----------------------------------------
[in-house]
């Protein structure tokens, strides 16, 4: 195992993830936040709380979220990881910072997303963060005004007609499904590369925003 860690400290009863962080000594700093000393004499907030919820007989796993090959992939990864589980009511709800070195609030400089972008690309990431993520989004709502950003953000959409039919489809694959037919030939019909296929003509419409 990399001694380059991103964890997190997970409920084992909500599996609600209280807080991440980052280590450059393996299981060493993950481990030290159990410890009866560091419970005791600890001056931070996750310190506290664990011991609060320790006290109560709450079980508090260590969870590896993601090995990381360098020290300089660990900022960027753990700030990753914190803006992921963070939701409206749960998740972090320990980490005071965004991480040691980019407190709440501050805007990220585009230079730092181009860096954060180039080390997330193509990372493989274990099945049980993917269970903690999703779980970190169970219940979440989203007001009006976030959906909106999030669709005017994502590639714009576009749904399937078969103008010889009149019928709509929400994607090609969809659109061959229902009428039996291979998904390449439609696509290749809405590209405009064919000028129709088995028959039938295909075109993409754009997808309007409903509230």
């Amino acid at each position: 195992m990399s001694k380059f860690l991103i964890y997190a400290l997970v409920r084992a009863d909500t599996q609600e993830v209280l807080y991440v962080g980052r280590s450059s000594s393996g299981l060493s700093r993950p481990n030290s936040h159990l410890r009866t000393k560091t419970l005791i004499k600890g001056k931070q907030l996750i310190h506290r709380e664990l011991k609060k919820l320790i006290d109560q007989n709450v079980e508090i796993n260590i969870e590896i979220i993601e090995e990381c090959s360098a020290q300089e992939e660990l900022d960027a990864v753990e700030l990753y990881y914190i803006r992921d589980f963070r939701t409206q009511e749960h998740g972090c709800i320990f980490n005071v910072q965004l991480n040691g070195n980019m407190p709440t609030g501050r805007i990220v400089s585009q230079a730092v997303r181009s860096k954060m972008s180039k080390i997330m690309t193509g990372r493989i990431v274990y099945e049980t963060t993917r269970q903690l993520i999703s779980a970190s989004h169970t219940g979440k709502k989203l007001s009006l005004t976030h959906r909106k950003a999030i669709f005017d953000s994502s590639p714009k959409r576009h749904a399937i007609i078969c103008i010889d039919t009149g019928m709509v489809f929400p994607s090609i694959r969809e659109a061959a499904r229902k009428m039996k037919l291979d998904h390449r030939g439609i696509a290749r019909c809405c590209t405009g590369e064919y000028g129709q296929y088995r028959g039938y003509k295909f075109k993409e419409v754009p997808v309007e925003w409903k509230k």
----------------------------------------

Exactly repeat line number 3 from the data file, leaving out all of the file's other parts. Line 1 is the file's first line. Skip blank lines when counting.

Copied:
């Amino acid at each position: 195992m990399s001694k380059f860690l991103i964890y997190a400290l997970v409920r084992a009863d909500t599996q609600e993830v209280l807080y991440v962080g980052r280590s450059s000594s393996g299981l060493s700093r993950p481990n030290s936040h159990l410890r009866t000393k560091t419970l005791i004499k600890g001056k931070q907030l996750i310190h506290r709380e664990l011991k609060k919820l320790i006290d109560q007989n709450v079980e508090i796993n260590i969870e590896i979220i993601e090995e990381c090959s360098a020290q300089e992939e660990l900022d960027a990864v753990e700030l990753y990881y914190i803006r992921d589980f963070r939701t409206q009511e749960h998740g972090c709800i320990f980490n005071v910072q965004l991480n040691g070195n980019m407190p709440t609030g501050r805007i990220v400089s585009q230079a730092v997303r181009s860096k954060m972008s180039k080390i997330m690309t193509g990372r493989i990431v274990y099945e049980t963060t993917r269970q903690l993520i999703s779980a970190s989004h169970t219940g979440k709502k989203l007001s009006l005004t976030h959906r909106k950003a999030i669709f005017d953000s994502s590639p714009k959409r576009h749904a399937i007609i078969c103008i010889d039919t009149g019928m709509v489809f929400p994607s090609i694959r969809e659109a061959a499904r229902k009428m039996k037919l291979d998904h390449r030939g439609i696509a290749r019909c809405c590209t405009g590369e064919y000028g129709q296929y088995r028959g039938y003509k295909f075109k993409e419409v754009p997808v309007e925003w409903k509230k």